*Judge Genece Brinkley became a household name in the urban communities this week when she sentenced Meek Mill to two to four years in prison for a number of parole violations. “I’ve been trying to help you since 2009,” Judge Brinkley told Meek Mill during the proceedings. “You basically thumbed your nose at me.”Following the sentence, Mill’s lawyer Joe Tacopina has been telling any reporter who will listen that he will petition to remove the judge from the appeal case due to her misconduct.
*As you’ve heard by now, Jill Scott and her husband Mike Dobson are calling it quits after a year of marriage. On the same day she filed for divorce, Scott also asked for a restraining order, which was later granted. Following news that she filed for divorce, Dobson responded by calling Scott “evil.”Now he’s reaching out to Bossip about wanting to be civil with his ex as they move forward with the divorce.
*As Tyrese continues to document each moment of his troubled life on social media, his latest revelation comes courtesy of his wife’s womb. According to the singer/actor, wifey Samantha Lee Gibson is pregnant with his second child (her first), and he’s asking the famous women he’s supported in the past to support her as she takes over as president of his Love Circle Foundation.
Muck Rack makes it simple to find people, tweets, or articles that mention any name, keyword, company, hashtag etc. We've compiled this guide to help you make the most of your search.
Selecting a term
Start searching tweets, articles from media outlets, articles mentioned in tweets, journalists'
names, titles and bios with some suggested searches:
Companies or Topics (e.g. iPhone, Microsoft)
Phrases (e.g. "cloud computing") — use quotes to keep the terms together
Twitter handles (e.g. @username) — returns those who have mentioned or replied to
Names (e.g. "David Pogue")
Hashtags (e.g. #sxsw, #london2012)
Bio details (e.g. vegan, Olympics, father)
Muck Rack's Advanced Search allows for many boolean operators.
Find results that mention multiple specified terms, use AND or
+. For example, ensure each result contains both Elon Musk and Mark Zuckerberg by
searching Musk AND Zuckerberg or Musk + Zuckerberg.
Use the operators OR or , to broaden your search when you'd like either of
multiple terms to appear in results. (This is the default behavior of our search when no operators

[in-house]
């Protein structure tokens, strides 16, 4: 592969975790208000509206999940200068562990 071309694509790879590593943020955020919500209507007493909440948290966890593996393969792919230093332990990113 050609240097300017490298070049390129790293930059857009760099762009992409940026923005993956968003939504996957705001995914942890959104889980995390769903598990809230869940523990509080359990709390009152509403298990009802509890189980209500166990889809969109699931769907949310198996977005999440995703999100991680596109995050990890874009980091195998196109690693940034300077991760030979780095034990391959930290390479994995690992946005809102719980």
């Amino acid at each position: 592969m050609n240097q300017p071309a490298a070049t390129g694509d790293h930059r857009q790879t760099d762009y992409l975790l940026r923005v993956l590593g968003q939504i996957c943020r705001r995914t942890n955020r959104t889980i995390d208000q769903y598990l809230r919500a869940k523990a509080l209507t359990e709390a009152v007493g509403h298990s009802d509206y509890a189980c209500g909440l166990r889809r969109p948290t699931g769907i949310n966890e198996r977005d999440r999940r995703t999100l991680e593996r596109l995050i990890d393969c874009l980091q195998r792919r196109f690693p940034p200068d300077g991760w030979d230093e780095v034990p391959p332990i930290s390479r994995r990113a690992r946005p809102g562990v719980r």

are used). For example, results will contain either cake or cookie by searching cake OR cookie or cake,cookie
Use NOT or - to subtract results from your search. For
example, searching Disney will yield results about the Walt Disney Company as well as Walt Disney
World Resort. To exclude mentions of Disney World, search for Disney -World or Disney
When using one of these operators with a phrase, enclose it in quotation marks. For example, you can
find results about smartphones excluding Apple's iPhone 4S by searching smartphone -"iPhone
Exact case matching or punctuation
If you're searching for a brand name or keyword that relies on specific punctuation marks or capitalization, you can
find results that match your exact query by adding matchcase: before the keyword you're searching for, like matchcase:E*TRADE .
Use parentheses to separate multiple
boolean phrases. For example, to find journalists talking about having fun in Disney World or
Disneyland, search for ("disney world" OR disneyland) AND fun.
An asterisk can be used to search for any variation of a root word truncated by the asterisk. For example, searching for admin* will return results for administrator, administration, administer, administered, etc.
A near operator is an AND operator where you can control the distance between the words. You can vary the distance the near operation uses by adding a forward slash and number (between 0-99) such as strawberries NEAR/10 "whipped cream", which means the strawberries must exist within 10 words of "whipped cream".